3 stars At the time this album was released in 2002, I visited SUPERTRAMP`s Official Website. There was the announcement of the release of this album, with some quotes from Rick Davies (not available anymore in that website, an official website which I don`t like very much). I remember that Davies said in those quotes that this album was really planned by him as an album recorded with the band, with him writing all the songs (with the exception of 'Gold Rush', with was written with guitarist Richard Palmer-James in 1970, an old song that the original line-up of the band played in concert in the early seventies and which was not previously recorded for an album by the band), doing all the arrangements, and also singing all the lead vocals. In previous studio albums recorded without Roger Hodgson (in 'Free as a Bird' from 1987, and in 'Some Things Never Change' from 1997) he gave a chance to Mark Hart to collaborate a bit in the songwriting and also to sing some lead vocals. But for 'Slow Motion' Davies wanted to do all by himself, with the other members of the band only recording the songs and being directed by him. He only let Hart and recording engineer Jay Messina to co-produce the album with him. The album was recorded in Los Angeles and in New York, with Davies, who lived in Los Angeles since the mid-seventies, going to live to New York during the recording of this album.

At that time, in 2002, I was not very interested to listen to this album, which with Davies now almost directing everything, being the only remaining original member of the band and the founder of the band, I considered more as a solo album and not as a 'real' album by SUPERTRAMP. Anyway, recently I finally decided to listen to this album. This album was recorded with the same line-up of the band which recorded the 'It Was the Best of Times' live album in 1997 and which was released until 1999 (Rick Davies, John Helliwell, Bob Siebenberg, Mark Hart, Jesse Siebenberg, Carl Verheyen, Cliff Hugo, Lee Thornburg).

I also remember that some years ago I read in an interview done with John Helliwell on which he said that Davies really planned this album to be the last album which the band was going to record. The band went to tour for this album in 2002, and after this, there was silence from the band until 2010, when the band (with some changes in the line-up, with Hart not being in the band, and with the addition of two new members, and with some rumors of Roger Hodgson re-joining the band to play some concerts, a thing that did not happen) did their 40th anniversary tour. After that, there was silence again for five years, until some months ago in this year there was the announcement of a new tour, with Hart again in the band. Unfortunately, the tour was recently canceled due to Davies being ill with multiple myeloma and with him being treated for this illness. I hope that he is going to recover from this illness.

Despite this album was not really done as a real collaboration from Davies with all the other members of the band, I think that being their last studio album is really good. Anyway, Davies had the desire to direct the band in all things to record this album, and he did a very good job, with the other members of the band also playing the songs very well. But it really sounds to me that at least Davies gave them some freedom to play their solos. This album as a whole is an enjoyable mixture of Pop Rock songs with some Big Band, Jazz, Blues and Progressive Rock influences. The playing from all the members of the band is very good and very professional. I particularly like more the songs 'Slow Motion', 'Little by Little', 'Broken Hearted', 'Over You' (with very good Big Band / Jazz brass arrangements, and a fifties-like Rock and Roll piano arrangement, similar in musical style to the song 'My Kind of Lady' from their ''famous last words'' album from 1982 ), and 'Gold Rush' (which without doubt sounds to me like an old song from the band, a thing which it really is, being originally composed in 1970).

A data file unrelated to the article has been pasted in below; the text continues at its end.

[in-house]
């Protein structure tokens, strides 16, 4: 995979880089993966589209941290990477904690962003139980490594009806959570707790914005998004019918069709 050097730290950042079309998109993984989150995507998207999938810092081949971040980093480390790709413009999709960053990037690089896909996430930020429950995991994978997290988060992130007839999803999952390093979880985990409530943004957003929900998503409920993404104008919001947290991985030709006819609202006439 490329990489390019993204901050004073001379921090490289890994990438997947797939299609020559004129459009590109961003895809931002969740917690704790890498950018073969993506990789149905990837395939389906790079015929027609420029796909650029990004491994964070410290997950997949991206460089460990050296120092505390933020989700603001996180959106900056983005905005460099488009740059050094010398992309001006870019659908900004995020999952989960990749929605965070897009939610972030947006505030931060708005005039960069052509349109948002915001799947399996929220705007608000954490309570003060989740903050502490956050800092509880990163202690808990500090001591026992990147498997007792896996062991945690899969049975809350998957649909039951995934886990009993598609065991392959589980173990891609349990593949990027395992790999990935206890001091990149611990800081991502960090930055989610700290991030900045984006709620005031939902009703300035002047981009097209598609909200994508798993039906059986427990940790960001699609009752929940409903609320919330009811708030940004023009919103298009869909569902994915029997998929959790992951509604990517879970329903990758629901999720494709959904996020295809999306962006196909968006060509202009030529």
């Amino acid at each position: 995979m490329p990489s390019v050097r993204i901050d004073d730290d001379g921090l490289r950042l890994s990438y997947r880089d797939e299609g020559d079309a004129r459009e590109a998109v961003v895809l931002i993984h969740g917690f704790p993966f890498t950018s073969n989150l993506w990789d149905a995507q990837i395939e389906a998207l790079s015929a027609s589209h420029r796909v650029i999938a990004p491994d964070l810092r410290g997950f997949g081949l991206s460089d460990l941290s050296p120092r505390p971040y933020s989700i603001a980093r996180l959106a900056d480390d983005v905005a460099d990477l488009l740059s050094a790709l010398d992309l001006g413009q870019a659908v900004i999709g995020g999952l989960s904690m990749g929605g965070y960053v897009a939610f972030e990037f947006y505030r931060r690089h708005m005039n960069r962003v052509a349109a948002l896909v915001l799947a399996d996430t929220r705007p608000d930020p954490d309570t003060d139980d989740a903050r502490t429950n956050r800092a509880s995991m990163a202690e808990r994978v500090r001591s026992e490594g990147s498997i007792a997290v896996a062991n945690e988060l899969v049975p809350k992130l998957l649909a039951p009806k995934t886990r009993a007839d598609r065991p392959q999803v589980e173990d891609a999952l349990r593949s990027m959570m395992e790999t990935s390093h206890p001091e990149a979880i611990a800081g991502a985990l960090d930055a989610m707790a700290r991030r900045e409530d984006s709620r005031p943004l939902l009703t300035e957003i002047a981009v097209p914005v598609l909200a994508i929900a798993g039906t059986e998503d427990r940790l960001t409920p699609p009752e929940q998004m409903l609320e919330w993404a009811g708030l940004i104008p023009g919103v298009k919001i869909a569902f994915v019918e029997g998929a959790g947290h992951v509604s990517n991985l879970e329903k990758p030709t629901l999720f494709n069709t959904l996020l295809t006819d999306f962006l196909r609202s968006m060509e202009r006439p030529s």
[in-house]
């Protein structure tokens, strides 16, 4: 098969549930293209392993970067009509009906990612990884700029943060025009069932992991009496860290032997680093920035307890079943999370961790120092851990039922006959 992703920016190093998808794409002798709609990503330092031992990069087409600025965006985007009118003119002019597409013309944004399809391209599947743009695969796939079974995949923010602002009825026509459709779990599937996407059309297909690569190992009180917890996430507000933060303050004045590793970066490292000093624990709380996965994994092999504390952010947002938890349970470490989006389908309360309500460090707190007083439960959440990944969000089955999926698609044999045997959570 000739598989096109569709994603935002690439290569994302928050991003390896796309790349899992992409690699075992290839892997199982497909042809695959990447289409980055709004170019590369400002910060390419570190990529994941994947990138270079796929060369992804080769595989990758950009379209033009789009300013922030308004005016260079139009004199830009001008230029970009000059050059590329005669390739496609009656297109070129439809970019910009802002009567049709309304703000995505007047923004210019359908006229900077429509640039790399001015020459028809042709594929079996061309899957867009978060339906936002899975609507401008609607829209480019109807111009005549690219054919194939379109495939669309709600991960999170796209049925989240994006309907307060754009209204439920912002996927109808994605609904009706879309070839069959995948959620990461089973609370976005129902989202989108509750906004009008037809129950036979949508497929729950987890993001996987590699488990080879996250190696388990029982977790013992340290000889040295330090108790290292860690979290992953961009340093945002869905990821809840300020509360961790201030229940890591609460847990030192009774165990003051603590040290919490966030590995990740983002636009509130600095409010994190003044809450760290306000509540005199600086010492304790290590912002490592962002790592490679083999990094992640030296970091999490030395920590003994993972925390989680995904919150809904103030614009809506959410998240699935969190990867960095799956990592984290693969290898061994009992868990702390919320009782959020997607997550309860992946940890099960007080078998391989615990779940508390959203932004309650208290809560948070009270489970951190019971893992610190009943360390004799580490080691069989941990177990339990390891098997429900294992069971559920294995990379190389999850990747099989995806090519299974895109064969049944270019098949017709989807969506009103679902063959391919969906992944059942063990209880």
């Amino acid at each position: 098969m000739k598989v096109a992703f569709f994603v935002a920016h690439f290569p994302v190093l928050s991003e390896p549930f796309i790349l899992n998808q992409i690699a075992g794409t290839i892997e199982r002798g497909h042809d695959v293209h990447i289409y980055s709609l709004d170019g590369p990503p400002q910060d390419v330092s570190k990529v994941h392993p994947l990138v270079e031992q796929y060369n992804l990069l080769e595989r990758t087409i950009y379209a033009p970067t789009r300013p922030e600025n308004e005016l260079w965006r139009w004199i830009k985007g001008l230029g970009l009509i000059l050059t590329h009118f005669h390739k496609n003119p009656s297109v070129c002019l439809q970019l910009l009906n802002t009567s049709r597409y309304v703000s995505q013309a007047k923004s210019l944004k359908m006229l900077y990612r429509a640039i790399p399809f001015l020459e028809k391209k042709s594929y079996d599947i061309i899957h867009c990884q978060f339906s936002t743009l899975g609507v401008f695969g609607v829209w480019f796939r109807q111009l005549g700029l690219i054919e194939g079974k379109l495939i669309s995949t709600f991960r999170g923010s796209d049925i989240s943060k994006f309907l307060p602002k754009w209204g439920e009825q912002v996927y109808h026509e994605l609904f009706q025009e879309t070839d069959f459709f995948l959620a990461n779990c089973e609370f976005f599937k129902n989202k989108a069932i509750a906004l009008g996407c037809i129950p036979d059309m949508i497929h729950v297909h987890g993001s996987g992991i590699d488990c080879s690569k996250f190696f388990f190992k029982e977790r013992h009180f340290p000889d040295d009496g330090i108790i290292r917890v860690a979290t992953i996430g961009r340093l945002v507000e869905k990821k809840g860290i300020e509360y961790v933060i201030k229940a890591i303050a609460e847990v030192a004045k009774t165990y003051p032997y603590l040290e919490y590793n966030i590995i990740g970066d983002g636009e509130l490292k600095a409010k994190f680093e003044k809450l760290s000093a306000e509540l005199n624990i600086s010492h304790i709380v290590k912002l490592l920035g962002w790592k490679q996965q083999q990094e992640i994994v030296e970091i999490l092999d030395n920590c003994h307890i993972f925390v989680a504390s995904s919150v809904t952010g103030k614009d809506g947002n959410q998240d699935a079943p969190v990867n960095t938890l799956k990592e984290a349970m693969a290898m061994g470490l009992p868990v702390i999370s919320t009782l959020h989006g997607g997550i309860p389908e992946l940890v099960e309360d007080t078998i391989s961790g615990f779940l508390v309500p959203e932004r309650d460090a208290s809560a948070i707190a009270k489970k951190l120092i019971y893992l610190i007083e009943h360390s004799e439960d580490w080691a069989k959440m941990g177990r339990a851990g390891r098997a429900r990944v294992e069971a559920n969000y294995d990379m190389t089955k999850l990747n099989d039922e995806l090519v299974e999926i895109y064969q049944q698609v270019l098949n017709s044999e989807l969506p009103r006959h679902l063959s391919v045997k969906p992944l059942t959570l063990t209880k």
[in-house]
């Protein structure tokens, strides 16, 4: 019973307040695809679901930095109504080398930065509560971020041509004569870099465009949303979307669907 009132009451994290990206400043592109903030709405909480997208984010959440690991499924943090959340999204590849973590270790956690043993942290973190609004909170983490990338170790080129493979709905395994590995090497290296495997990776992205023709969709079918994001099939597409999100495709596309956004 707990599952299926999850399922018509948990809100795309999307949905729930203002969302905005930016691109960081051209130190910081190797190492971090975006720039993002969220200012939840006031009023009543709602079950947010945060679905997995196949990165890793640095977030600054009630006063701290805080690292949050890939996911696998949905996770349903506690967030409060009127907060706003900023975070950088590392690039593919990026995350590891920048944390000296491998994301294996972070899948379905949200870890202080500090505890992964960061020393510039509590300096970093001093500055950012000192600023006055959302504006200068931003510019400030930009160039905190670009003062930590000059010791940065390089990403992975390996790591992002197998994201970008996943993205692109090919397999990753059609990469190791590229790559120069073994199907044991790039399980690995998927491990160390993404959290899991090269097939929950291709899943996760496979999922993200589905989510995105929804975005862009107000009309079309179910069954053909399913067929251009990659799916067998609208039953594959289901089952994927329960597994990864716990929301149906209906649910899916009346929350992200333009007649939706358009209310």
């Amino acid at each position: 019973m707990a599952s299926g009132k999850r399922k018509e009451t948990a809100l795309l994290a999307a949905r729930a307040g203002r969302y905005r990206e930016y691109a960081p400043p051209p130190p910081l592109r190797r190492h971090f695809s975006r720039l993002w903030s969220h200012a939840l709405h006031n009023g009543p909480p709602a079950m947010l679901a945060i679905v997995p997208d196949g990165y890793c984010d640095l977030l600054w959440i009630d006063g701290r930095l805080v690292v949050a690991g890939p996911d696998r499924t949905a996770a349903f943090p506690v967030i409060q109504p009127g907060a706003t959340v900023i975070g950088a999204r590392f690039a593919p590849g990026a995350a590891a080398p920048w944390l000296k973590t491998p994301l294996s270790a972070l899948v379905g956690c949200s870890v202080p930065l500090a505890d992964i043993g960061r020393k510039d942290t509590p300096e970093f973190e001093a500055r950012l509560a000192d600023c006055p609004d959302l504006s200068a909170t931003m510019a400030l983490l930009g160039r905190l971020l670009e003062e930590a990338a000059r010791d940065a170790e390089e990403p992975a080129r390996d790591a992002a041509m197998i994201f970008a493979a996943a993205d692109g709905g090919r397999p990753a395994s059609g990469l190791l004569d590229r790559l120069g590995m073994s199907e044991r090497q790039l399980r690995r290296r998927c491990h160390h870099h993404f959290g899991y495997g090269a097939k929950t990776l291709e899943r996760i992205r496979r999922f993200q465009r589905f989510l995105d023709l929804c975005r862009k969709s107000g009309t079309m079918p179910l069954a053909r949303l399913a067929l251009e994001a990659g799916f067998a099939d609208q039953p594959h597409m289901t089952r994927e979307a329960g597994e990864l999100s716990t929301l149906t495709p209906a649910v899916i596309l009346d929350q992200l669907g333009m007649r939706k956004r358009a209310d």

I like the cover design very much, which still is very relevant to today`s 'modern life'.

Latest members reviews

3 stars I've got to say that this one was a bit of a surprise to me when I finally bought it ( 2nd Hand, last year ), cause it proved to be far better than its predecessors. I don't think it's of any use to blame Rick Davies for Supertramp "not being the same anymore", cause, after Roger Hodgson had left th ... (read more)

Report this review (#610390) | Posted by rupert | Sunday, January 15, 2012 | Review Permanlink

4 stars A very polished effort of Supertramp. When I bought the CD, it was a great surprise. Far better than its immediate predecessors, Slowmotion has more cohesion and musical quality. It has a jazzy feeling all the time, with many horns arrangements by the master John Hellywell, and it is great. So ... (read more)

Report this review (#289299) | Posted by genbanks | Monday, July 5, 2010 | Review Permanlink

2 stars Please... .¿What happened with the creativeness of these guys.? !!!!Something different please¡¡¡¡. It is obvious Supertramp goes round and round through the same formula since Free As A Bird. A mix between blues and and old Rick Davies songs in Supertramp. But the result is some boring ... (read more)

Report this review (#154310) | Posted by robbob | Wednesday, December 5, 2007 | Review Permanlink

4 stars Overall, I like this record. There is alot of hit and miss with late Supertramp, but Dead Man Blues makes up for the misses here. It's a true gem that is inspiring and so easy to listen to. There isnt much progressive on this record, it has a jazzy / blues feel to it, but give it a go. Overall ... (read more)

Report this review (#6880) | Posted by | Wednesday, January 7, 2004 | Review Permanlink